Monday, February 29, 2016

An Apology for Rossini

Gioachino Rossini, who was born 224 years ago in Pesaro, turns 54 today. The explanation is simple, albeit paradoxical.

Now, this is as good a time as any to review the reasons why Rossini was a godly composer. I don’t want to argue that he was the greatest opera composer of the nineteenth century: that title is reserved to Wagner, who wrote with far greater gravity, and with a wildness that has never been surpassed. Nor was he the most beautiful: that laurel is for Donizetti, whose melodies are more lingering and touching. Nor the most exquisite: that was the mournful Bellini.

But he was a son of the gods nonetheless. I’ve reached this conclusion by a back door. First it’s necessary to concede the most serious charge of Rossini’s critics: that his music is bubbly and frivolous. That is, of course, true. All of his music is a dance; there is nothing in it—even in a tragedy like Otello or Tancredi—that is mournful, or even somber. Rossini at his slowest and most plaintive is still tinged with joy. Joyce diDonato, for example, once made me tear up with the opening cavatina in La Donna del Lago. This song is melancholy on the surface. But the reason I went misty-eyed was that, for some reason, it filled me with untellable happiness. This is one of Rossini’s magic tricks: under a screen of wistfulness, he whispers things of tremendous mirth. Here he does it again:



This isn’t deep music, but it’s lovely and delightful music. It is endlessly sweet, even though it never reaches the bottom of your soul.

The sheer copiousness of Rossini’s music is part of this lightness. Music flowed incredibly easily through Rossini: he wrote dozens of operas, and countless cantatas, songs, masses, etc. Rossini supposedly said that he could set a laundry list to music; this is barely hyperbole. Rossini’s prolific revelry is exactly what Erasmus describes in his book On Abundance: it displays an ease of variation, an extemporized eloquence, that resists the ordinary gravity of nature and spins in the higher realms of human invention. Music like Rossini’s, just like Erasmus’ (or Luther’s) rhetoric, can only be composed quickly. Pause to think, and the product is liable to be mired in gloom.

This rapid lightness is the stuff of happiness. And his happiness is what sets Rossini apart. Almost all the Romantic opera-composers wrote with thorns in their souls: as I’ve written before, Donizetti wasted with nostalgic madness, and Bellini and Wagner were on fire with longing. Something similar is true of Verdi, Beethoven and Weber. Only Rossini was sanguine and joyful. Everything about him, from his whimsical birthday to his ruddy cheeks, expressed a chuckling approach to life. He refutes singlehandedly the superstition that the artist must suffer. Unlike any of the composers who sit with him in the pantheon, he was, to the core, healthy.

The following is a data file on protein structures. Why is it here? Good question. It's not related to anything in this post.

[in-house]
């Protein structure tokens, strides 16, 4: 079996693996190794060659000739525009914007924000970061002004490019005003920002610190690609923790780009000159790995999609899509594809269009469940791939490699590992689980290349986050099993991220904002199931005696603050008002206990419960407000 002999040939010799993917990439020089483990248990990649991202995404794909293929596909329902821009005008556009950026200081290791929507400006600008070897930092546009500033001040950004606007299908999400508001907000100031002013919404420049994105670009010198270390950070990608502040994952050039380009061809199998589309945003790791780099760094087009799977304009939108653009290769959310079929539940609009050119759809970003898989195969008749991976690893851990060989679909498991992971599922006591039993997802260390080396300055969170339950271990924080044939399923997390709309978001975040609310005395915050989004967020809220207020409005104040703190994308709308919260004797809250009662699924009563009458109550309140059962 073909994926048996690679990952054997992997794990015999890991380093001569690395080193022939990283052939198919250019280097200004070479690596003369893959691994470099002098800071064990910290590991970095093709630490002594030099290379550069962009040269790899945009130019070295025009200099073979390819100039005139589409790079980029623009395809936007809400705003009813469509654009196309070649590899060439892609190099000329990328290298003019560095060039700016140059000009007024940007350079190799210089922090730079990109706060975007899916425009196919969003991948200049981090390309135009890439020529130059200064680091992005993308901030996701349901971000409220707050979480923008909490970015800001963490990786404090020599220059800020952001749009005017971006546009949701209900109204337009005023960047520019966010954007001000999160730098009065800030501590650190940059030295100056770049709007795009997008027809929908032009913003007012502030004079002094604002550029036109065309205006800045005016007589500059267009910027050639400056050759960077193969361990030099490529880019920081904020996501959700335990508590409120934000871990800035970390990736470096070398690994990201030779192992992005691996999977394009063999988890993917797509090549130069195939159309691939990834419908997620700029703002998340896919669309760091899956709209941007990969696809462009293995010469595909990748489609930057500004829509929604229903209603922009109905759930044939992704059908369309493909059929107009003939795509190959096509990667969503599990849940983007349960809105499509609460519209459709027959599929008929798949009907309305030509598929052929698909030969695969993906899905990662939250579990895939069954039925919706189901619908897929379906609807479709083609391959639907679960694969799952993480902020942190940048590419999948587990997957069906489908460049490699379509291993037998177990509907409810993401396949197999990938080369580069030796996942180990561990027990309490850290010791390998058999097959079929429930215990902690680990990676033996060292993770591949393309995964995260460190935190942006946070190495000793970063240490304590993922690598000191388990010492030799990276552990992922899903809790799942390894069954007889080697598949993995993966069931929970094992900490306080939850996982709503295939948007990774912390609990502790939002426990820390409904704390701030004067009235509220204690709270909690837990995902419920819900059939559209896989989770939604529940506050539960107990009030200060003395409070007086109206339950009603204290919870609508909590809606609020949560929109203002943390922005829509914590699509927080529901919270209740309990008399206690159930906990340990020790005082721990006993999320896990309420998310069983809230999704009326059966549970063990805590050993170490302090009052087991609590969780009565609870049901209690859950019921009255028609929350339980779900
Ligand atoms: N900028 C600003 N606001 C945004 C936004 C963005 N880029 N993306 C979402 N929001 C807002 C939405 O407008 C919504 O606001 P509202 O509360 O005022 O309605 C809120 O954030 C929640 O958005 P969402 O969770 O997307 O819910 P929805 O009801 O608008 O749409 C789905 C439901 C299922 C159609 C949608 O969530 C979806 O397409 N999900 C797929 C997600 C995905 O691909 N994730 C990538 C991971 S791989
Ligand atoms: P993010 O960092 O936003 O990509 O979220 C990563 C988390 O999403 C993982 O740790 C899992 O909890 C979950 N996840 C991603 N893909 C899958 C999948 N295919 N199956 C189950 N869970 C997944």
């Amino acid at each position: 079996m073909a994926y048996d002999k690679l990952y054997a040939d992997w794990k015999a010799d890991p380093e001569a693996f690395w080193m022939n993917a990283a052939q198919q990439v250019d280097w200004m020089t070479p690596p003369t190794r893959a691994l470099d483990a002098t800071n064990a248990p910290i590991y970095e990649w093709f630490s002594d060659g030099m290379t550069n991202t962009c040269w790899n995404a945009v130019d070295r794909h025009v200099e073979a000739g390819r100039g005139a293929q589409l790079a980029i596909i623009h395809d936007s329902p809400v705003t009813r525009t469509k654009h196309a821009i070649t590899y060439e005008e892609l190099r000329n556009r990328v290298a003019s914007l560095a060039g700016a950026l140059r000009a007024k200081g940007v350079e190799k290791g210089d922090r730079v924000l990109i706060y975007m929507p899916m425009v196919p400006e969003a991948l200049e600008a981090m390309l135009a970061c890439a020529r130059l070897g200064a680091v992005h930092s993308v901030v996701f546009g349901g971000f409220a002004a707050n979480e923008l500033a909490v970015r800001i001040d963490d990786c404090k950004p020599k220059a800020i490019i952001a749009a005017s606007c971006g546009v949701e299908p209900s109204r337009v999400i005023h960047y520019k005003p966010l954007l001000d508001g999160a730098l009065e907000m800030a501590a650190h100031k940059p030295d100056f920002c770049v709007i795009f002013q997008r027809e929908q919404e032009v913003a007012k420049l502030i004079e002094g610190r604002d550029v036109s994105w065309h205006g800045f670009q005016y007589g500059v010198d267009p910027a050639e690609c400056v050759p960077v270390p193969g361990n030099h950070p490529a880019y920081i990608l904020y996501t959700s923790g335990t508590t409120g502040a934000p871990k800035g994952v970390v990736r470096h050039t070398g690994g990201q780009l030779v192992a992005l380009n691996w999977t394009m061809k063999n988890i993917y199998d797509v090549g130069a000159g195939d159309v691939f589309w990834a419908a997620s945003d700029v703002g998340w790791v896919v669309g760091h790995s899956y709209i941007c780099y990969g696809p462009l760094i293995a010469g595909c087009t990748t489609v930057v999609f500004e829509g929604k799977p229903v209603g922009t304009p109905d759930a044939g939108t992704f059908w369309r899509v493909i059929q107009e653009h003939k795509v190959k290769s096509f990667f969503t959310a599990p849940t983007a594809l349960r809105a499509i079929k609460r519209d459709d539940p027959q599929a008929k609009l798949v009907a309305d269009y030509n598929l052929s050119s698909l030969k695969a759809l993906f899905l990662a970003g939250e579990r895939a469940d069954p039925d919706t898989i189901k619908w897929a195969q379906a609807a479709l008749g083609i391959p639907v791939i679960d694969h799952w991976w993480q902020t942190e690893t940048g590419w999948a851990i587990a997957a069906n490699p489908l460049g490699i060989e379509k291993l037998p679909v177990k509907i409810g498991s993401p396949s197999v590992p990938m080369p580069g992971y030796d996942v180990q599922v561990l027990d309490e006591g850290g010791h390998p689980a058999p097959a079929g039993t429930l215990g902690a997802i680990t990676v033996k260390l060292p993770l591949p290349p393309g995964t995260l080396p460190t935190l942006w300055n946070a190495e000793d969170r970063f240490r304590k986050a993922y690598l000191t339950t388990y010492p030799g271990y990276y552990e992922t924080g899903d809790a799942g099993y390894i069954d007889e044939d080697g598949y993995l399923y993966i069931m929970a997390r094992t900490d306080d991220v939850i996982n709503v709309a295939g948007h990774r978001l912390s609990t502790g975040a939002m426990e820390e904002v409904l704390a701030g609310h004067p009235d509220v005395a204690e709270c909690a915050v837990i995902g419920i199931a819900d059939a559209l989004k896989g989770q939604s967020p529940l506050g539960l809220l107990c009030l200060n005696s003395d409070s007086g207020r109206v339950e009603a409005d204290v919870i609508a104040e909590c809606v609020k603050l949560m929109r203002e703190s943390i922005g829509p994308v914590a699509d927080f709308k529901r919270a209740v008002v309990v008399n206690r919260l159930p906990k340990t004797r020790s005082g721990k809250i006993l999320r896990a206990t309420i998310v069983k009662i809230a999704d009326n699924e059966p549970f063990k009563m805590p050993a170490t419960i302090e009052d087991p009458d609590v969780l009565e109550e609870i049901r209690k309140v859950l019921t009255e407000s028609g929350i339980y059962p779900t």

Health is an extremely underrated virtue. Lots of art—Caravaggio’s paintings, for example, or Swinburne’s poetry—is ravishingly beautiful, but passionate and horribly sick. You can only contemplate it for so long before its somber emotion infects you. The temptation to feverishness in art is great: the extreme passions are, after all, the surest guides to beauty. Only someone so strong as Rossini was able to resist this temptation, which has seduced many better artists than him. He remained hale in body, mind, and music throughout his life.



Now, back to what I said about Rossini being a godlike man. I mean this in the Greek, not the Hebrew sense. He was serene and joyful, untouched by gloom, and immune to the fires of death. Like the Greek gods, he lacked a certain sense of gravity; life as expressed in his music is a thin and colorful tissue. (Wagner, by contrast, took up the mortal and terrified Norse gods as his models.) Olympian godliness is blithe. Mortals find the sight of the gods terrible, and they are driven to madness by them; the gods themselves, though, are relaxed and happy. Rossini, buttery and superficial as he was, joined their number.

This jollity is why we like to be scornful of Rossini. Most of us do suffer terribly, and his lightheartedness seems false as a result. I myself usually prefer Wagner to Rossini: I’m often morose and pessimistic enough to need the former’s angry wildness. Or Bellini’s sad languor, or Mozart’s mysticism. But to every thing there is a season and a time to every purpose under heaven. Trivial joyfulness has its own days, and I think the twenty-ninth of February is one of them. On these days, we can bring ourselves under the spell of joy—the spark of the gods—and convince ourselves that mirth is what really goes deep, and sorrow just a foggy illusion.



Thanks to our calendar, Rossini is as long-lived as a demigod too. Wagner is in his decrepit 130s; Mozart is an ancient 223. At fifty-four, Rossini is still in the summer of life.

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